The story of Métis service in the military focuses on three sections.
The first is the period when the Métis community military focus the
procurement of their own land and communities. That section of Métis
history has already been covered. The second section is concerns Métis
involvement in the Canadian contribution to international affairs. The
third section is the story of Canadian government interactions with its
Métis veterans. Most of this story will deal with the second section of
Métis military service.
The first time Canadians used Métis volunteers in a military
endeavour was an expedition known as "Voyageurs On The Nile." It was
British General Sir Garnet Wolseley's Nile expedition to help rescue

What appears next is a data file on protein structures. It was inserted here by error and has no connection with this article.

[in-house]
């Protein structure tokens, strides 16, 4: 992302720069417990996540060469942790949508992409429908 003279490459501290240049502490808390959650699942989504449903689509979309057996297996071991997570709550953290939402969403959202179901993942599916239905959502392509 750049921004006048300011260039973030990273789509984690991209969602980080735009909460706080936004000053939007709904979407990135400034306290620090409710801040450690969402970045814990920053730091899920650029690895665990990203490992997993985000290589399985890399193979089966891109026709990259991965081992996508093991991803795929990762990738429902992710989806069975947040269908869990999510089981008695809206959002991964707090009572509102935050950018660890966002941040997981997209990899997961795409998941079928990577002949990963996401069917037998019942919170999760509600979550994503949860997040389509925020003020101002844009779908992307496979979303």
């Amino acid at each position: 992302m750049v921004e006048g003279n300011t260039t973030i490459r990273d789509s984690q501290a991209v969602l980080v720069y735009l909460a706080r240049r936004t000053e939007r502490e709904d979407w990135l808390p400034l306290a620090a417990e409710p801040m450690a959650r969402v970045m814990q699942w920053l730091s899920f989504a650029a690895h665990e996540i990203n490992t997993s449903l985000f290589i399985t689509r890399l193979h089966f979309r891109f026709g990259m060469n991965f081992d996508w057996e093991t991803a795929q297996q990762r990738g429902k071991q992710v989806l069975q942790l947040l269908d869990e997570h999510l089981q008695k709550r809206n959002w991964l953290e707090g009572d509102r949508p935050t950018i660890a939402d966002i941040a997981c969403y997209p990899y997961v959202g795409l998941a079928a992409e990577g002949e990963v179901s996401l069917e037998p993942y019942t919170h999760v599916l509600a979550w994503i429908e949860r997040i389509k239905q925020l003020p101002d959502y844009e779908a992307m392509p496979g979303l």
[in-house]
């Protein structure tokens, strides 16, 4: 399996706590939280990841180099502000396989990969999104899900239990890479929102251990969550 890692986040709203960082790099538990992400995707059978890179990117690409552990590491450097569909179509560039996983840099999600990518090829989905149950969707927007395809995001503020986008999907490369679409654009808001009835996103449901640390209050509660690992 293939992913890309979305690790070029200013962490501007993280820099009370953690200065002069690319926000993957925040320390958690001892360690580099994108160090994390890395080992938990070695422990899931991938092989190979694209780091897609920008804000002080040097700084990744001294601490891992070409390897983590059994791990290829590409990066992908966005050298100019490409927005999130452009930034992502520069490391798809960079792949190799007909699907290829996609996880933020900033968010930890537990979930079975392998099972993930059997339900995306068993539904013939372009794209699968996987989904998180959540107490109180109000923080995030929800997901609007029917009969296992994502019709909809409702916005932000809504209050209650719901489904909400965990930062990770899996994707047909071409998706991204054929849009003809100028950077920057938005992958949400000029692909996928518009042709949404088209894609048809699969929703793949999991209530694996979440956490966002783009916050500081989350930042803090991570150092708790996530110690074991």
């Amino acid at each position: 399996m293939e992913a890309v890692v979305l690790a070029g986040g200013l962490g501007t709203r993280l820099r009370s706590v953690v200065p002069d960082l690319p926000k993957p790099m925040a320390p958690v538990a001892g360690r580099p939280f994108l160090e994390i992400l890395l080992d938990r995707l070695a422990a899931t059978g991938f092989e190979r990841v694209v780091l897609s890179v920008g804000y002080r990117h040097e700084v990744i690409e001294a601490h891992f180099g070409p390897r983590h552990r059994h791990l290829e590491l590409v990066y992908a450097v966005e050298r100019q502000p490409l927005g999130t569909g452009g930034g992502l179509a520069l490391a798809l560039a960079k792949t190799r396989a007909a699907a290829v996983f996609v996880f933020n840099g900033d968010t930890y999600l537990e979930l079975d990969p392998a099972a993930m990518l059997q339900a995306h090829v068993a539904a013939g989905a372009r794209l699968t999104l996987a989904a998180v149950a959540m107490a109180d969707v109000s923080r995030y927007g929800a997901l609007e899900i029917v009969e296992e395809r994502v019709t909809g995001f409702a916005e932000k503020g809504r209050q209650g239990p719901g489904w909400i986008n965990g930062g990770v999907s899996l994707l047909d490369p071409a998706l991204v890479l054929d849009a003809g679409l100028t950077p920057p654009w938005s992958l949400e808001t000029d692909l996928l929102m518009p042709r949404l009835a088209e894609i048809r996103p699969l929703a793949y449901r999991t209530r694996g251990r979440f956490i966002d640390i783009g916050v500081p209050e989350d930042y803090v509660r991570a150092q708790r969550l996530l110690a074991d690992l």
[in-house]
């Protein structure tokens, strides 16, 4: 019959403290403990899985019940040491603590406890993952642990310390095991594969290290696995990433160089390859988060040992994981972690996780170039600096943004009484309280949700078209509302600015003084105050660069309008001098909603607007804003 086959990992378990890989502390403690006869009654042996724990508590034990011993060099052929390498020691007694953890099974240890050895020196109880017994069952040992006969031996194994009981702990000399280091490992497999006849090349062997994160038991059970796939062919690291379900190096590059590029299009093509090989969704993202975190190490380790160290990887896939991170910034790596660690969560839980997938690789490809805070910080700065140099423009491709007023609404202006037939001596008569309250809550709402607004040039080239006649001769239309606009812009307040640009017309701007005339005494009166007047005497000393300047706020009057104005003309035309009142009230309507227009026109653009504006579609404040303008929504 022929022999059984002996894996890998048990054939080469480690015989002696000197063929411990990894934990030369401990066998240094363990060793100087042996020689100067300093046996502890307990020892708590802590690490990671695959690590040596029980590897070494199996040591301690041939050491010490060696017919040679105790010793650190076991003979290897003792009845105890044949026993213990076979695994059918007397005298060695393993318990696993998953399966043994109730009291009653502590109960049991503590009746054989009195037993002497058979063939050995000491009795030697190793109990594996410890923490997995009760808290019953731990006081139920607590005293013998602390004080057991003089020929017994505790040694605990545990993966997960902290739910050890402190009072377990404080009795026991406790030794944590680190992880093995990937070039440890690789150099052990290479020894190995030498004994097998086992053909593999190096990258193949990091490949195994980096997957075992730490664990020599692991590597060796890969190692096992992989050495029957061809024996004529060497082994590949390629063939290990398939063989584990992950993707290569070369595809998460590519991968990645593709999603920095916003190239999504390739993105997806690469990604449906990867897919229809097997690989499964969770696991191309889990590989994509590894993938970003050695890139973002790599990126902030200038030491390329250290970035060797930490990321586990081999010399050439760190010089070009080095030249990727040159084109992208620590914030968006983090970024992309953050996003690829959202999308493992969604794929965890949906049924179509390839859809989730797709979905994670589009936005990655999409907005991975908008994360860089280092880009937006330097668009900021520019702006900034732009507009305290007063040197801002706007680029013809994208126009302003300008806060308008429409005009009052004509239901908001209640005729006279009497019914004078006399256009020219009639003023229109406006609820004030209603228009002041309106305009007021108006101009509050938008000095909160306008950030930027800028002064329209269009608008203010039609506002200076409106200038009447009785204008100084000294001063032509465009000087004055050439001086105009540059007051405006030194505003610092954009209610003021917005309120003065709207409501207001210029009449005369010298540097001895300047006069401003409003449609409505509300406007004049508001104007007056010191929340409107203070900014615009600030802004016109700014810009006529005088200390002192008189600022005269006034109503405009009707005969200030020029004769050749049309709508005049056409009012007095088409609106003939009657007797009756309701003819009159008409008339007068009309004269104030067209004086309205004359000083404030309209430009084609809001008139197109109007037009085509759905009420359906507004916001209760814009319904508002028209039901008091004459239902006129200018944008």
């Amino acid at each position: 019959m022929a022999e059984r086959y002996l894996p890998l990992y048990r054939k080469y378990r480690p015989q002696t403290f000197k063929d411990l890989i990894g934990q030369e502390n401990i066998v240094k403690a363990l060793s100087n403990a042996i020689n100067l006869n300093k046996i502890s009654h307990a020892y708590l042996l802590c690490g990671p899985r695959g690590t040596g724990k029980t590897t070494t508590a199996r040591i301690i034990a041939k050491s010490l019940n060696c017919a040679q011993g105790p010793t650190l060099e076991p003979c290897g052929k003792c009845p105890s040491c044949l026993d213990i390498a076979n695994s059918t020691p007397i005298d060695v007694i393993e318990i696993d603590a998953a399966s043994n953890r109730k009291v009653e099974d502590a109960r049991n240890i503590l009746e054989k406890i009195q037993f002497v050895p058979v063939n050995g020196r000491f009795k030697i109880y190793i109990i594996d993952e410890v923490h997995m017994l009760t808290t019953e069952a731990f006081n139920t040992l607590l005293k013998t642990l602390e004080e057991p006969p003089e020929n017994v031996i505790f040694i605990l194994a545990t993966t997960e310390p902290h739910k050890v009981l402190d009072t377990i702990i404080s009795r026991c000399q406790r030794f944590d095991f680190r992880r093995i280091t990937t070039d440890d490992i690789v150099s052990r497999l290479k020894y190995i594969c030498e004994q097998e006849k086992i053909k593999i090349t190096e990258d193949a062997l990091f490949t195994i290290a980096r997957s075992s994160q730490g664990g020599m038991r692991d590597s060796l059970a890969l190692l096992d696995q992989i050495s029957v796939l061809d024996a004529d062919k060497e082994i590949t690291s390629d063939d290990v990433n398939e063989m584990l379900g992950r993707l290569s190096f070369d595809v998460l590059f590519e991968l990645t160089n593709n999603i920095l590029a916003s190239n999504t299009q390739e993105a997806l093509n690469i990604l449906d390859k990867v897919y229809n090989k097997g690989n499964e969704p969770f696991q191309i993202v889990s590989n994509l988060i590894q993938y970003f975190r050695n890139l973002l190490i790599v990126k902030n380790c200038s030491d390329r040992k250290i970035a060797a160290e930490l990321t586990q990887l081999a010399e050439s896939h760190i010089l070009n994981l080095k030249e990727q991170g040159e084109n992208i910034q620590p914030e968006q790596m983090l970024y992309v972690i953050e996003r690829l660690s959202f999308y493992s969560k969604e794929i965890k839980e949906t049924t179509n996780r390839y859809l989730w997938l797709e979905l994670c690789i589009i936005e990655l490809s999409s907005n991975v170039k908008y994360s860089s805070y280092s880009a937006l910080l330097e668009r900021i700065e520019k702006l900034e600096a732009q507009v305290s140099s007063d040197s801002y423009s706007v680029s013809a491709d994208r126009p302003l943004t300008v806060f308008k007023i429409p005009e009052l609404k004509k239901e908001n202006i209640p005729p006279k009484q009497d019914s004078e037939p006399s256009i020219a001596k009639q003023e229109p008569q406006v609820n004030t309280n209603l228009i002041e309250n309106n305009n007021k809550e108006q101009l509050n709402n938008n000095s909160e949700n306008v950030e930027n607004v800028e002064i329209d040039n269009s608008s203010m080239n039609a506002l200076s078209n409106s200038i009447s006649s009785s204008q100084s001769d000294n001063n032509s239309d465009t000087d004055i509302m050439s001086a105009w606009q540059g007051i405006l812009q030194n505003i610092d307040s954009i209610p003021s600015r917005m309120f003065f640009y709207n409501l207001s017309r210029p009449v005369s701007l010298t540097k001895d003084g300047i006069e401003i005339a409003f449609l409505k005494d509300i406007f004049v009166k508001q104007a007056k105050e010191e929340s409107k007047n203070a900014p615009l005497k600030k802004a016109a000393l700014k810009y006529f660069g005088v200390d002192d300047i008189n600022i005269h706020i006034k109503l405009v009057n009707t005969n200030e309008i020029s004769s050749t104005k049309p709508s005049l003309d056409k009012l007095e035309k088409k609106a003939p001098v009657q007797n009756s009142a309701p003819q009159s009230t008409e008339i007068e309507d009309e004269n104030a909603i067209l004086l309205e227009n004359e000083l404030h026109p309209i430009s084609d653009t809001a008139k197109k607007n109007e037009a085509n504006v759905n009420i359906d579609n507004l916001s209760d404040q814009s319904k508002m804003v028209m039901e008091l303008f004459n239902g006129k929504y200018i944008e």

Major-General Charles Gordon who was besieged at the Sudanese capital of
Khartoum, south of Cairo. The expedition marked the first time that a
Canadian contingent served overseas. These men were hired as a result of
Wolseley's experiences leading an expedition against Métis leader Louis
Riel during the Red RiverRebellion of 1870. The Canadian contingent was
about half English- and half French-speaking, while over 100 were
Indians or Métis.
In Manitoba, 45-year-old Lieutenant-Colonel William Kennedy was
responsible for enlistment. Several serving Canadian military personnel
accompanied the expedition to command and administer the Canadians. The
commanding officer was another Red River veteran, Major Frederick
Denison, 37, of the Governor General's Body Guard. Denison, a Toronto
lawyer and alderman, was promoted lieutenant-colonel for the expedition.
Kennedy, senior in rank to Denison, inserted himself into the contingent
with the support of a large number of Manitoba Ojibwas. He dropped a
rank to major, and was appointed paymaster.
The Nile Voyageurs left Egypt for England on 13 March 1885, and
sailed for home on 15 May. Wolseley’s report acknowledged the important
part played by Canadians in the expedition.